I never expected that pickleball would be part of my marriage. As a (mostly) happily partnered person and through my work with couples, I’ve come up with a three-step flow to continuously cycle through. And, you’ll see where pickleball plays a role.
The three-step flow I propose for a healthy, happy, partnered life is: (1) Fight Fairly, (2) Strengthen Yourself, and (3) Strengthen Your Relationship.
It is OK and expected to have conflict in relationships. The key is to get through the conflict without damaging the relationship. Here are two different frameworks to arrive at fair fighting.
The first framework is to look at your past. Have you had a successful conflict? What made it successful? Did you have it while on a hike when you were both relaxed? Did you reach a resolution and make a plan to follow up a few days later? If there’s some specific context that made the conflict successful, try to replicate that.
If you can’t think of a fight from your past to emulate, the next framework is to learn some techniques for fair fighting.
- Reframe the goal of conflict. It should not be to persuade or force the other person into something. Your goal should be twofold: (1) listen for understanding, and (2) speak so that you can be heard. You want to understand your partner fully, and you want your partner to fully understand you. Only then can you attempt to move through the conflict.
- Use a softened startup. Think of the alternative in these comparisons.
|“Your cooking is so boring.”
|“I enjoy eating Thai food so much. Could we experiment in the kitchen and add some of those flavors?”
|“You never remember my birthday.”
|“Honey, my birthday is coming up next week and I want to do something special with you.
The main problem with a harsh startup is that it prevents your partner from listening to your feelings and your perspective. A soft startup to a conflict discussion is critical to its success.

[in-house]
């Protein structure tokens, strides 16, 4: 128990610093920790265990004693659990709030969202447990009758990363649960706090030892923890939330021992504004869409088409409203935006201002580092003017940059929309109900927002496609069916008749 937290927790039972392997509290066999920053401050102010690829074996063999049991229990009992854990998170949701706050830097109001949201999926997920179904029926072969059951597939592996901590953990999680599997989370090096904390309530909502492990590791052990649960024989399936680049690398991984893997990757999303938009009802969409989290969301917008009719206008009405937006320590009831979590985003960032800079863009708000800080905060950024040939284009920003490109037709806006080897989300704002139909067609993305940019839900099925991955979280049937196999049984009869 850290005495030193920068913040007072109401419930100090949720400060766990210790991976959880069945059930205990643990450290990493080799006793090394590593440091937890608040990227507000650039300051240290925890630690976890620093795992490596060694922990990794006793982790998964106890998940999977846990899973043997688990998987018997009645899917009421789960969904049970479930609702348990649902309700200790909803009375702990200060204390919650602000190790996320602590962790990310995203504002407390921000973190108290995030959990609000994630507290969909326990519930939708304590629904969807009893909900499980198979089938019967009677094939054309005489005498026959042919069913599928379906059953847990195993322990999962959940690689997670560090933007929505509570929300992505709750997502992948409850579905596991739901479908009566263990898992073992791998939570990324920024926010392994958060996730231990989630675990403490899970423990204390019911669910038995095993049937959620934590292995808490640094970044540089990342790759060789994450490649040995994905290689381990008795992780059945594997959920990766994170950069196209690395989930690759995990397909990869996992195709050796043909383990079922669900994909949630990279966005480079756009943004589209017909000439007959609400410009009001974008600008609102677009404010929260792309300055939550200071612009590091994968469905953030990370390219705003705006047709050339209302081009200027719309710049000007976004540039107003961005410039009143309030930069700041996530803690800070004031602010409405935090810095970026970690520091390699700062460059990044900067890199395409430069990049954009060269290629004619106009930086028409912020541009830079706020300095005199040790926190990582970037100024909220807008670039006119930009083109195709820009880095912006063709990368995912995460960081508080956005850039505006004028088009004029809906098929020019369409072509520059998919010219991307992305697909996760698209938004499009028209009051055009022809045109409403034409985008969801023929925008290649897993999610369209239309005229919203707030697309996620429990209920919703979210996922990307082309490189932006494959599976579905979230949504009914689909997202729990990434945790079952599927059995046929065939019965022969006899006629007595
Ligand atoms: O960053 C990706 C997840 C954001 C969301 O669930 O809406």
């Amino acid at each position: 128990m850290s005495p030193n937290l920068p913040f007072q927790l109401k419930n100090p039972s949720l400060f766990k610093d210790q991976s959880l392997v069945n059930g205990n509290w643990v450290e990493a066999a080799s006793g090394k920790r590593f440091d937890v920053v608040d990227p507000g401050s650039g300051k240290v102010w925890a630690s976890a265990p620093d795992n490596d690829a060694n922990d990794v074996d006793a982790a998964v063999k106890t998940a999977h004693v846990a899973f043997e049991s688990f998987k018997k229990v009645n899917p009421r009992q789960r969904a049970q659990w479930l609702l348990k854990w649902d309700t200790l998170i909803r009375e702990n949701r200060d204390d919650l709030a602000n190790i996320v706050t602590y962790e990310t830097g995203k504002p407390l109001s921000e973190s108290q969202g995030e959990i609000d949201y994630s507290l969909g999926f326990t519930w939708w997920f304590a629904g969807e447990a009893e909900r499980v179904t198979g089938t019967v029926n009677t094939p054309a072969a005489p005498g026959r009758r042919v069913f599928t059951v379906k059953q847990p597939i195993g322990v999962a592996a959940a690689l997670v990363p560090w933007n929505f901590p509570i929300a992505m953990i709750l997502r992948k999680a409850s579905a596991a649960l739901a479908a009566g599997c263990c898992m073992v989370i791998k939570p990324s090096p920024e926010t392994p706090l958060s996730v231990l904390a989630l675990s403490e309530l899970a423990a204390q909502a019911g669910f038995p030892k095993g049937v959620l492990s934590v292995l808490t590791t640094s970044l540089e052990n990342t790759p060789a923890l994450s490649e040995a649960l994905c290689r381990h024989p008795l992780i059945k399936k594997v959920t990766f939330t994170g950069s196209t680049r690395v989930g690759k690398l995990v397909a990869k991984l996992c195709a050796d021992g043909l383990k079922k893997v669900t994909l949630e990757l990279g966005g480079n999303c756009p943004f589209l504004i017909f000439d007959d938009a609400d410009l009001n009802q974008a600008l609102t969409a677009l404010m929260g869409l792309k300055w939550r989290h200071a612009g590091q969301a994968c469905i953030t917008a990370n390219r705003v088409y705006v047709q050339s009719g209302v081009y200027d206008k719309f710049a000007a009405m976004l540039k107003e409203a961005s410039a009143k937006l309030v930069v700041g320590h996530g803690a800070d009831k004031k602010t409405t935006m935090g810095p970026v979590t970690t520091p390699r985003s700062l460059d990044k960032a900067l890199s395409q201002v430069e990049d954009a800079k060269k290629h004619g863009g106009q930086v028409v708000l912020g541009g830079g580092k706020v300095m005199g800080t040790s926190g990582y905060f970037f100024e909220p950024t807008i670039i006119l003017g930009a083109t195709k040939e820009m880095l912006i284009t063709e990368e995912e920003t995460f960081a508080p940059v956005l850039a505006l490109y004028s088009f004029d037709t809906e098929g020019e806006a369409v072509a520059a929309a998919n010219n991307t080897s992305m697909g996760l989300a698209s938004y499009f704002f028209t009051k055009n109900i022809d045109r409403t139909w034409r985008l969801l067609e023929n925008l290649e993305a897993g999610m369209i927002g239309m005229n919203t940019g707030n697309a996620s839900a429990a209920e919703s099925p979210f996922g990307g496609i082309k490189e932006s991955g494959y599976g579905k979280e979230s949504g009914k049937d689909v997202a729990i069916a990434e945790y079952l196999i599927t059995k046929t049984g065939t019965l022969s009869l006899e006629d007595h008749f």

- Soothe yourself and your partner. Feeling heated in an argument? That’s a natural response, but that state of “flooding” can inhibit quality listening and problem-solving. So, when conflict feels too heated, suggest a break, take some deep breaths and return to the conflict when you are both feeling calmer.
A happy life relies on you being functional and then sometimes moving into being happy and purposeful. Said differently, the goal is to be fine most of the time with moments of thriving.
Consider these two perspectives. First, be functional, and second, move to thriving.
- Figure out what you need (that doesn’t involve anyone else’s involvement) to be fine. Develop a realistic daily self-care plan. What things do you need to do daily so that you are functional? Here is my personal daily self-care list below. If something feels off, it’s usually because I’m missing one of these elements.
- Have a good night of sleep
- Help someone
- Eat healthy and drink water
- Make something
Spend some time thinking about your needs, execute your plan, and modify if necessary.
- Beyond functional, you deserve moments of thriving. Pick one aspect of your life that feels a bit off right now (e.g., health, career, friendships, education, free time, money, or any other big area that feels important to you). Next, assign yourself a score in that area. A 1 means this area of my life is far from ideal. A 10 means this area of my life is ideal. Are there barriers that keep you at that score? Is there anything you can do to remove a barrier? What could you do today / this week / this month to improve that aspect of your life. You don’t need to figure out a strategy to completely move from a 1 to a 10, but what is a little thing you can do so that you move from a 4 to a 4.1, for example.
Strengthen your relationship
The third step to a healthy, happy, partnered life is to continuously strengthen your relationship.
- Develop a shared hobby. My husband and I walked by full pickleball courts last weekend in our new town and it intrigued us. Since then, we researched the rules online, thought about buying the equipment, and figured out how to sign up for the courts (And, are we supposed to join a league too?). Having a new pursuit/passion together gives the relationship new energy, which can be crucial in long relationships.
- Notice good things that your partner does. Instead of berating your partner for leaving the kitchen lights on (again), focus on what your partner is doing that you like. Shine the flashlight on what you want to see.
- Laugh together. Does your time with your partner feel full of logistics and practicalities? Those are necessary in a relationship, but consider bringing more laughter into your relationship. What makes you and your partner laugh together?
And, repeat. Fight fairly. Strengthen yourself. Strengthen your relationship.
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